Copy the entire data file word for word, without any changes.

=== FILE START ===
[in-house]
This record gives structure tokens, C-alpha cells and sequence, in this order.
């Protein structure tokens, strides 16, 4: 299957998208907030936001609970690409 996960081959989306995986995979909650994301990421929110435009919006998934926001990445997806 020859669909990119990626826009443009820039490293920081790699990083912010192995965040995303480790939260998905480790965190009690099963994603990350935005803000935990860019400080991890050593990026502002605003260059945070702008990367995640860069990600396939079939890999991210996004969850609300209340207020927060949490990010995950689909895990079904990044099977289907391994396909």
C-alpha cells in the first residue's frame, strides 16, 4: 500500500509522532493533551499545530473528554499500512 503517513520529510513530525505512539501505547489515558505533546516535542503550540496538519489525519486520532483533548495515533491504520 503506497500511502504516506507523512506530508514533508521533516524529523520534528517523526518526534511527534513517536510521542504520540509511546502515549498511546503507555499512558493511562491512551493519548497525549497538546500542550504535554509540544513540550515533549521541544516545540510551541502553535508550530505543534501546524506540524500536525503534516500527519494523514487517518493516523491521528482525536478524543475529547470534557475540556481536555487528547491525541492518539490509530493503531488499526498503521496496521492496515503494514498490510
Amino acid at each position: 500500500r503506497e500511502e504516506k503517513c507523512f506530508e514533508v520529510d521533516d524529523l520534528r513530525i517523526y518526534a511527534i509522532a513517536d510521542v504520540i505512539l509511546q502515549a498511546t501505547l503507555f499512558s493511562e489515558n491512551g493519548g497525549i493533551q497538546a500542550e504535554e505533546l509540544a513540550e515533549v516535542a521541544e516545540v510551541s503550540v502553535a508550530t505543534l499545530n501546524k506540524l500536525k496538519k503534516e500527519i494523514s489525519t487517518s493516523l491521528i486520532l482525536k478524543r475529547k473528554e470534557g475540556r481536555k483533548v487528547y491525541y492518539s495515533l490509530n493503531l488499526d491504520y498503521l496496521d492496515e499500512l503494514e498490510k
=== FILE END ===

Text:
[in-house]
This record gives structure tokens, C-alpha cells and sequence, in this order.
């Protein structure tokens, strides 16, 4: 299957998208907030936001609970690409 996960081959989306995986995979909650994301990421929110435009919006998934926001990445997806 020859669909990119990626826009443009820039490293920081790699990083912010192995965040995303480790939260998905480790965190009690099963994603990350935005803000935990860019400080991890050593990026502002605003260059945070702008990367995640860069990600396939079939890999991210996004969850609300209340207020927060949490990010995950689909895990079904990044099977289907391994396909």
C-alpha cells in the first residue's frame, strides 16, 4: 500500500509522532493533551499545530473528554499500512 503517513520529510513530525505512539501505547489515558505533546516535542503550540496538519489525519486520532483533548495515533491504520 503506497500511502504516506507523512506530508514533508521533516524529523520534528517523526518526534511527534513517536510521542504520540509511546502515549498511546503507555499512558493511562491512551493519548497525549497538546500542550504535554509540544513540550515533549521541544516545540510551541502553535508550530505543534501546524506540524500536525503534516500527519494523514487517518493516523491521528482525536478524543475529547470534557475540556481536555487528547491525541492518539490509530493503531488499526498503521496496521492496515503494514498490510
Amino acid at each position: 500500500r503506497e500511502e504516506k503517513c507523512f506530508e514533508v520529510d521533516d524529523l520534528r513530525i517523526y518526534a511527534i509522532a513517536d510521542v504520540i505512539l509511546q502515549a498511546t501505547l503507555f499512558s493511562e489515558n491512551g493519548g497525549i493533551q497538546a500542550e504535554e505533546l509540544a513540550e515533549v516535542a521541544e516545540v510551541s503550540v502553535a508550530t505543534l499545530n501546524k506540524l500536525k496538519k503534516e500527519i494523514s489525519t487517518s493516523l491521528i486520532l482525536k478524543r475529547k473528554e470534557g475540556r481536555k483533548v487528547y491525541y492518539s495515533l490509530n493503531l488499526d491504520y498503521l496496521d492496515e499500512l503494514e498490510k